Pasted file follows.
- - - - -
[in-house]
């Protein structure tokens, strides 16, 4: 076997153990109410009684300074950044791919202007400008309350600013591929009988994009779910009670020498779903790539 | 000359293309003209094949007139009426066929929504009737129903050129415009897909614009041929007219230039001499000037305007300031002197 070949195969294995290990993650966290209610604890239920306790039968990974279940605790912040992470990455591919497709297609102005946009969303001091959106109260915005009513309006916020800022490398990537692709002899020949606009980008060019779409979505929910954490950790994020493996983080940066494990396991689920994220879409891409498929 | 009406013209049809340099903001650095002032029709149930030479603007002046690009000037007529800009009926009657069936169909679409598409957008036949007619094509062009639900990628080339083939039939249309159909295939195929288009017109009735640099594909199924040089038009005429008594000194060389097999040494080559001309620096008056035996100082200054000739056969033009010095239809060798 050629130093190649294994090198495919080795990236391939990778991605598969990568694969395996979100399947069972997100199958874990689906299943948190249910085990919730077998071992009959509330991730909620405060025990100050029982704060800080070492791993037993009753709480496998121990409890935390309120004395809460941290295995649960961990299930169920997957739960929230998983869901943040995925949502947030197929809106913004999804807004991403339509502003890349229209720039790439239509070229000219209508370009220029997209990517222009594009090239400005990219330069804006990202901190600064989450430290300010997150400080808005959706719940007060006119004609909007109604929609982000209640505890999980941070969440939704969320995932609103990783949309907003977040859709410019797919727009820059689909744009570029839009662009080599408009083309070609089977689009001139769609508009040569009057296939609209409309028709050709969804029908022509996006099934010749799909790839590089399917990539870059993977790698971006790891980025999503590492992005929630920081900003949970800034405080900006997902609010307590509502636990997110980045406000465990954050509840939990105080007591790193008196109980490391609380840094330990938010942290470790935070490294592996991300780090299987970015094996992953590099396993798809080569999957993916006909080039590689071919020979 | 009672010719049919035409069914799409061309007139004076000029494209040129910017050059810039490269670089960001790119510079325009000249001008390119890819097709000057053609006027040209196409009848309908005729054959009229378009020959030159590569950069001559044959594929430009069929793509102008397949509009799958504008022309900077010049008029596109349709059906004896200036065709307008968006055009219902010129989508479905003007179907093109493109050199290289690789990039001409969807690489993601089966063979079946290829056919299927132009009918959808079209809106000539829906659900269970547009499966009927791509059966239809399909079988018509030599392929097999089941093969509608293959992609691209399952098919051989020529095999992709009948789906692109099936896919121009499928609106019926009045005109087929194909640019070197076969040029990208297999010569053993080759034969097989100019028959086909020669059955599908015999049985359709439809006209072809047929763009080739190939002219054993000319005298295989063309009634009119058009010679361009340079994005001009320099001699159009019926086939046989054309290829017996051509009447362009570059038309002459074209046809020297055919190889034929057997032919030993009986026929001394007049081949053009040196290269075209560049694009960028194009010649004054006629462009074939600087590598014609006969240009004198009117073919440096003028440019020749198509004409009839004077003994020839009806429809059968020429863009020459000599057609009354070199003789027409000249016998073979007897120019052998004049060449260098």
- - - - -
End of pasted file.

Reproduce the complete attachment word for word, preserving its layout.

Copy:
[in-house]
């Protein structure tokens, strides 16, 4: 076997153990109410009684300074950044791919202007400008309350600013591929009988994009779910009670020498779903790539 | 000359293309003209094949007139009426066929929504009737129903050129415009897909614009041929007219230039001499000037305007300031002197 070949195969294995290990993650966290209610604890239920306790039968990974279940605790912040992470990455591919497709297609102005946009969303001091959106109260915005009513309006916020800022490398990537692709002899020949606009980008060019779409979505929910954490950790994020493996983080940066494990396991689920994220879409891409498929 | 009406013209049809340099903001650095002032029709149930030479603007002046690009000037007529800009009926009657069936169909679409598409957008036949007619094509062009639900990628080339083939039939249309159909295939195929288009017109009735640099594909199924040089038009005429008594000194060389097999040494080559001309620096008056035996100082200054000739056969033009010095239809060798 050629130093190649294994090198495919080795990236391939990778991605598969990568694969395996979100399947069972997100199958874990689906299943948190249910085990919730077998071992009959509330991730909620405060025990100050029982704060800080070492791993037993009753709480496998121990409890935390309120004395809460941290295995649960961990299930169920997957739960929230998983869901943040995925949502947030197929809106913004999804807004991403339509502003890349229209720039790439239509070229000219209508370009220029997209990517222009594009090239400005990219330069804006990202901190600064989450430290300010997150400080808005959706719940007060006119004609909007109604929609982000209640505890999980941070969440939704969320995932609103990783949309907003977040859709410019797919727009820059689909744009570029839009662009080599408009083309070609089977689009001139769609508009040569009057296939609209409309028709050709969804029908022509996006099934010749799909790839590089399917990539870059993977790698971006790891980025999503590492992005929630920081900003949970800034405080900006997902609010307590509502636990997110980045406000465990954050509840939990105080007591790193008196109980490391609380840094330990938010942290470790935070490294592996991300780090299987970015094996992953590099396993798809080569999957993916006909080039590689071919020979 | 009672010719049919035409069914799409061309007139004076000029494209040129910017050059810039490269670089960001790119510079325009000249001008390119890819097709000057053609006027040209196409009848309908005729054959009229378009020959030159590569950069001559044959594929430009069929793509102008397949509009799958504008022309900077010049008029596109349709059906004896200036065709307008968006055009219902010129989508479905003007179907093109493109050199290289690789990039001409969807690489993601089966063979079946290829056919299927132009009918959808079209809106000539829906659900269970547009499966009927791509059966239809399909079988018509030599392929097999089941093969509608293959992609691209399952098919051989020529095999992709009948789906692109099936896919121009499928609106019926009045005109087929194909640019070197076969040029990208297999010569053993080759034969097989100019028959086909020669059955599908015999049985359709439809006209072809047929763009080739190939002219054993000319005298295989063309009634009119058009010679361009340079994005001009320099001699159009019926086939046989054309290829017996051509009447362009570059038309002459074209046809020297055919190889034929057997032919030993009986026929001394007049081949053009040196290269075209560049694009960028194009010649004054006629462009074939600087590598014609006969240009004198009117073919440096003028440019020749198509004409009839004077003994020839009806429809059968020429863009020459000599057609009354070199003789027409000249016998073979007897120019052998004049060449260098």